I really like the format of these Omnibus Editions that Dark Horse is publishing. They’re sturdy, pack a lot of pages and are a nice size to take with you anywhere. Of course, it’s no coincidence of timing that Dark Horse is releasing their classic Indiana Jones tales just a few weeks before the premiere of the first Indy film in nearly twenty years. This first volume is a perfect way to get you back in a sweeping adventure frame of mind and is a great reminder that, when handled correctly, Indiana Jones lends himself very well to the comic book medium. There were attempts earlier by other companies to chronicle Indy in the four color world, but they fell pretty flat. Granted, translating a film or TV property to comics is a slippery slope, but Dark Horse has proven that they are unmatched in quality when it comes to doing so.
It seems odd attributing the word “classic” to comics that are only about fifteen years old, but these adventures truly are. Contained herein are three mini-series from the early ’90s, “Indiana Jones and the Fate of Atlantis,” “Thunder in the Orient,” and “Indiana Jones and the Arms of Gold.” The first adventure is adapted by William Messner-Loebs and Dan Barry from a LucasArts video game with art by Barry and Karl Kesel. The second adventure is all Dan Barry goodness with art assist by Andy Mushynsky and Dan Spiegle. “The Arms of Gold” is written by Lee Marrs with the pictures provided by Leo Duranona.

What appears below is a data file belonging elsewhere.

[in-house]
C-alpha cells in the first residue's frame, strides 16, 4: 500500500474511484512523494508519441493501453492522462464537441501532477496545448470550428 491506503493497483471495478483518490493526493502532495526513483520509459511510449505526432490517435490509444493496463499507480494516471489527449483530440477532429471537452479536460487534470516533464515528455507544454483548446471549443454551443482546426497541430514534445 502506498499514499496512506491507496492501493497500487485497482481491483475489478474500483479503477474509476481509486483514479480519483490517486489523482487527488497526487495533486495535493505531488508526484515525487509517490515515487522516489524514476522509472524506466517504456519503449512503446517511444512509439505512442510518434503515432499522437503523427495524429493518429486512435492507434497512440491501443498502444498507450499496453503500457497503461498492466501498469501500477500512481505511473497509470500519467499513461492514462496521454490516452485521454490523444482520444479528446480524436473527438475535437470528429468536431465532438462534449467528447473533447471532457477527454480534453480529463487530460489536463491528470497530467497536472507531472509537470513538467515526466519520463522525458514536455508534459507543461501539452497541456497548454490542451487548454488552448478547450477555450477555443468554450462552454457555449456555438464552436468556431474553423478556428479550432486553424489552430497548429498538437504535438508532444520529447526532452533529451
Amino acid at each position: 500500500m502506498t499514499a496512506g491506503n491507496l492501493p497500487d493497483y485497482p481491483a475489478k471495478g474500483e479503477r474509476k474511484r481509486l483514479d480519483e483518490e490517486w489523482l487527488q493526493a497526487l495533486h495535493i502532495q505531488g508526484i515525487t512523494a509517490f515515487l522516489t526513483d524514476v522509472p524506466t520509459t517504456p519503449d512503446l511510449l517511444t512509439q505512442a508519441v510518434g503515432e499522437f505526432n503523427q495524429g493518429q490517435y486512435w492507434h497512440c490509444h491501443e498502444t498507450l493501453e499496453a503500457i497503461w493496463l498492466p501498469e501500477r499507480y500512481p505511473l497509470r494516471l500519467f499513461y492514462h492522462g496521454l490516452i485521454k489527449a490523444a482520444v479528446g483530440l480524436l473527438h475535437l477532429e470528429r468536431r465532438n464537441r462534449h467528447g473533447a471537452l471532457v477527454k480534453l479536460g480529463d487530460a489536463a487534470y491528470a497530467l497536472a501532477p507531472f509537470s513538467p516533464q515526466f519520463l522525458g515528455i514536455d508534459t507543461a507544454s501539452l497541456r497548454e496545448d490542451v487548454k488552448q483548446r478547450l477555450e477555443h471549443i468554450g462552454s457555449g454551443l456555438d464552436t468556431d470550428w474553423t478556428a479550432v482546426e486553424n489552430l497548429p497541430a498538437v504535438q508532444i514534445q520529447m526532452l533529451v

Of the three collected mini-series “Thunder in the Orient” is definitely my favorite. Dan Barry had such a perfect grasp of Indy’s world, which makes sense as he previously did the Flash Gordon and Tarzan newspaper strips. His pacing is definitely in keeping with the flavor of the old adventure serials and his art grabs your eyes and drags them happily along for the ride. “Orient” and “Fate of Atlantis” compliment each other very well, sharing a stylistic continuity and the great female lead character physic Sophia Hapgood. Much like Marion Ravenwood and Willie Scott before her, Sophia is a strong, independent woman who is wise to the charms of Doctor Jones while not being entirely immune to them. Both of the Dan Barry stories are on par with any of the films and even surpass one of them (rhymes with demple of toom). That these were Barry’s last comic books is wonderful in the sense that he went out at the top of his game, but sad in the loss of any further adventures.
So, does that mean that I hated “Arms of Gold?” Not at all. For me, it’s not as strong a story as the previous two, but it’s definitely worth being collected with these. Saying it’s my least favorite mini-series in this collection should not be taken as a slight to Marrs and Duranona. “Arms” is a rollicking Indiana Jones adventure and is a lot of fun to read. It’s still Indy doing what he does best, preserving a priceless, ancient artifact while narrowly avoiding death and managing to keep his skin, hat and whip intact. My personal preference would be to read this one first, but that’s just me.
Anyway, this is one terrific collection and, at 352 pages, a great value as well. Watch the three films again, sure, but also read these classic tales in whetting your appetite for Indiana Jones and the Kingdom of the Crystal Skull. You’ll be glad you did.